Toni Braxton’s son was not cured of autism and it’s irresponsible for her to say so

A few days ago, Toni Braxton claimed that her son had been cured of autism. There is no way that what Braxton said is true because there is no cure for autism. While early intervention and therapy can certainly help individuals on the spectrum live productive lives, autism is a lifelong condition. By claiming otherwise, Braxton is not only spreading misinformation, she is damaging the autism community in multiple ways.

While being interviewed on Access Hollywood, Braxton said: “My youngest son, everyone knows, suffers from, or I should say, suffered from autism.” When asked to explain, she added “I’m one of the lucky parents. Early diagnosis changes everything. I will tell you this. I will shout it from the rooftops. My son Diezel is off the spectrum.”

First of all, by implying that all parents need to do to “cure autism” is get an early diagnosis and enroll their child in the right programs, Braxton is essentially blaming parents whose children haven’t been “cured” of autism. It’s 2016 and I’d like to think that we’ve gotten past mother-blaming, which was unfortunately a common belief decades ago when the refrigerator mother hypothesis first gained traction.

Toni BraxtonSecond, the idea that autism can be cured before adulthood is not only completely false, it is also damaging because it gives the public the dangerous impression that autism is only a childhood disorder. There is already a tendency for the media to focus on children with autism and forget about the millions of adults living with autism, which has created the misconception that autism is a childhood disorder. This fallacy has resulted in there being far less support for autistics once they reach adulthood, a tragic state of affairs because transitioning to adulthood is a time when autistics need a lot of support.

This is certainly not the first time that celebrities have been irresponsible when talking about autism. For many years, Jenny McCarthy has spread misinformation by repeatedly claiming that vaccines cause autism and convincing many parents to go along with her in refusing to have their children vaccinated. This not only hurt those with autism but caused dangerous outbreaks of diseases such as the measles. Later McCarthy made a similar bogus claim that her son had been cured of autism.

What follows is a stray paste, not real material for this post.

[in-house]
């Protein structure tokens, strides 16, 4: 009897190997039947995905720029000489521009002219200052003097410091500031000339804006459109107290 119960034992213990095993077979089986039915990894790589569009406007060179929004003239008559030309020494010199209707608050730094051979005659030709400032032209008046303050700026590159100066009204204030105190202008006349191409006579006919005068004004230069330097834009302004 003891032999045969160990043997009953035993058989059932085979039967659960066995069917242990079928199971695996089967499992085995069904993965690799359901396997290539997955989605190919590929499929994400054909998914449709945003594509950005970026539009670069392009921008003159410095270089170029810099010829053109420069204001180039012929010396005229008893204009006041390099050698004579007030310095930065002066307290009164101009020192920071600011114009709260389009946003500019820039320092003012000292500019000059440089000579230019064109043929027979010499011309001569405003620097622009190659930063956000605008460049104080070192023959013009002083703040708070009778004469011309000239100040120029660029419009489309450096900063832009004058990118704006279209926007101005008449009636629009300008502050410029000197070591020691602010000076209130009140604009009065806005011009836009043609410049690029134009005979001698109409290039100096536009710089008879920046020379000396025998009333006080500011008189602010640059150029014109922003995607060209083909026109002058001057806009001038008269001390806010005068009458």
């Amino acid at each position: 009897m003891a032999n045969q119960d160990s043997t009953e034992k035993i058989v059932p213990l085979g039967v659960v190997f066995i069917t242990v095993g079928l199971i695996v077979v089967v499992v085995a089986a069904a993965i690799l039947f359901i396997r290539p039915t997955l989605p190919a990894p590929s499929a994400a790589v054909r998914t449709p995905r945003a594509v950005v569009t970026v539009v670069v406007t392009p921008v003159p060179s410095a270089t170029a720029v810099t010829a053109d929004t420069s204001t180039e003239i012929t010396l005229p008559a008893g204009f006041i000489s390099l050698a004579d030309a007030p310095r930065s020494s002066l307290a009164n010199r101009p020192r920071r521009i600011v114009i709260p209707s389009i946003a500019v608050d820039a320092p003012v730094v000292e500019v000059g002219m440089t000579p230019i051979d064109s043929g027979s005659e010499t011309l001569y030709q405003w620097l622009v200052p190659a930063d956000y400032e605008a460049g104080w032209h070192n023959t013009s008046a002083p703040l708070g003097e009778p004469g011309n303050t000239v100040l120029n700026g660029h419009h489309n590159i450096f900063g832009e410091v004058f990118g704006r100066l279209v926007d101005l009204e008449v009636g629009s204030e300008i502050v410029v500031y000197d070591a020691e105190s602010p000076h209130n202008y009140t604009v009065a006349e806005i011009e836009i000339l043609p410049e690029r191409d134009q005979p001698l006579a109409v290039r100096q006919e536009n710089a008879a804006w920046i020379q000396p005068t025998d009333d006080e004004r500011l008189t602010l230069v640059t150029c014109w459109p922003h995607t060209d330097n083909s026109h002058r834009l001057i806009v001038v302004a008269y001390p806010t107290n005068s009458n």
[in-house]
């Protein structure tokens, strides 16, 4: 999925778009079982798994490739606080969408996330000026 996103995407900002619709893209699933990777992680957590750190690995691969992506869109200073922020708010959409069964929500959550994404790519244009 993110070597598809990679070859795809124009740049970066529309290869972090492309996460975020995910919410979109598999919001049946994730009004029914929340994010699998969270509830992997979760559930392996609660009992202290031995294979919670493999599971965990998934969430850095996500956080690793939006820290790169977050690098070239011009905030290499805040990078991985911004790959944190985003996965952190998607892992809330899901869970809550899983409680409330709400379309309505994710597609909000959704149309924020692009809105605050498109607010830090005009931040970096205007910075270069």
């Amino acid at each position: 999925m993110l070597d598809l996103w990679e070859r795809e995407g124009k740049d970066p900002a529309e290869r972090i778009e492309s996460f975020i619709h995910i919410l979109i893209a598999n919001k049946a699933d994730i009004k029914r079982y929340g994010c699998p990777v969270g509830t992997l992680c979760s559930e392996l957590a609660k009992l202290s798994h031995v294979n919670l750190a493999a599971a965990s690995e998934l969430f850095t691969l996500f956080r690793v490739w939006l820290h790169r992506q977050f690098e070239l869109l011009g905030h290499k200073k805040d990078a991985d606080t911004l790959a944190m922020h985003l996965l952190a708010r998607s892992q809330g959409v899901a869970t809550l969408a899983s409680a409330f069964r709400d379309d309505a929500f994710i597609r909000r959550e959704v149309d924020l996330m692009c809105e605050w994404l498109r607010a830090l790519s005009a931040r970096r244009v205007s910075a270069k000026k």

Celebrities have a responsibility to be informed when speaking about important issues because they have a lot of influence on what people think and can impact the lives of those of us with autism. We need to urge more celebrities to speak about autism in an accurate and productive manner and we need to call out those celebrities who spread false information.


117 thoughts on “Toni Braxton’s son was not cured of autism and it’s irresponsible for her to say so”


    • RabidFox on August 10, 2016

      I wonder what has made her think that he has changed so much. Does she believe that he is no longer engaging in the typical behaviours? Did a team of people force her son to stop doing things that he really can’t control? It’s an interesting question, because I would think that a child’s mother would be aware of her child’s behaviour unless she has him in some boarding school somewhere. I just have a really hard time seeing what could make her think that. To my understanding, autism is something that is so damaging that it never totally goes away. However, I would like a "cure" if that ever became a possibility.

      To me, it sounds like she has put her son in a metaphorical straitjacket.

    • alex on August 10, 2016

      Her son has become more social because he got a lot of support. That doesn’t mean that he’s no longer on the spectrum. It means he has gained skills to do better in life.

    • somanyspoons on August 10, 2016

      Its really painful for me to watch videos of these "cured" kids. At least the kids are relatively happy. But they are so obviously still on the spectrum. A trained eye can see the signs – the very strong, narrow interests, the tenency to go on and on, the subtle ways they are using their bodies. So, instead of acknowledging how well they are doing and how great it is that they are reaching out to other people, we say they aren’t autistic anymore. And then what we have is a child working really hard and not getting the supports and understanding that they need.

    • Jacoby on August 10, 2016

      Obscene amounts of money can ‘cure’ a lot of things(think Magic Johnson and HIV), I imagine early intervention + tons of supports probably does produce a better less disabled outcome which in the eyes of parent may be considered cured. Most people do not have those means.

      My therapist when I was diagnosed wanted me to go to this specialized private school, I don’t know but I feel like it would be been a lot better for me than the non-education I got in public school in the big urban city. Funny story tho, in Wisconsin it is mandated for these districts to pay for special education outside the district if the student’s needs cannot be met in it for all but one county in the entire state and guess which one I lived in? I will be forever bitter towards these people, they left me to die essentially.

    • ASPartOfMe on August 10, 2016

      What those selling miracle cures and gold standard treatmemts NEVER, EVER seem to take into considiration is that autistic people mature and learn skills from the experiances of life.

5 of 117 comments displayed

View the Discussion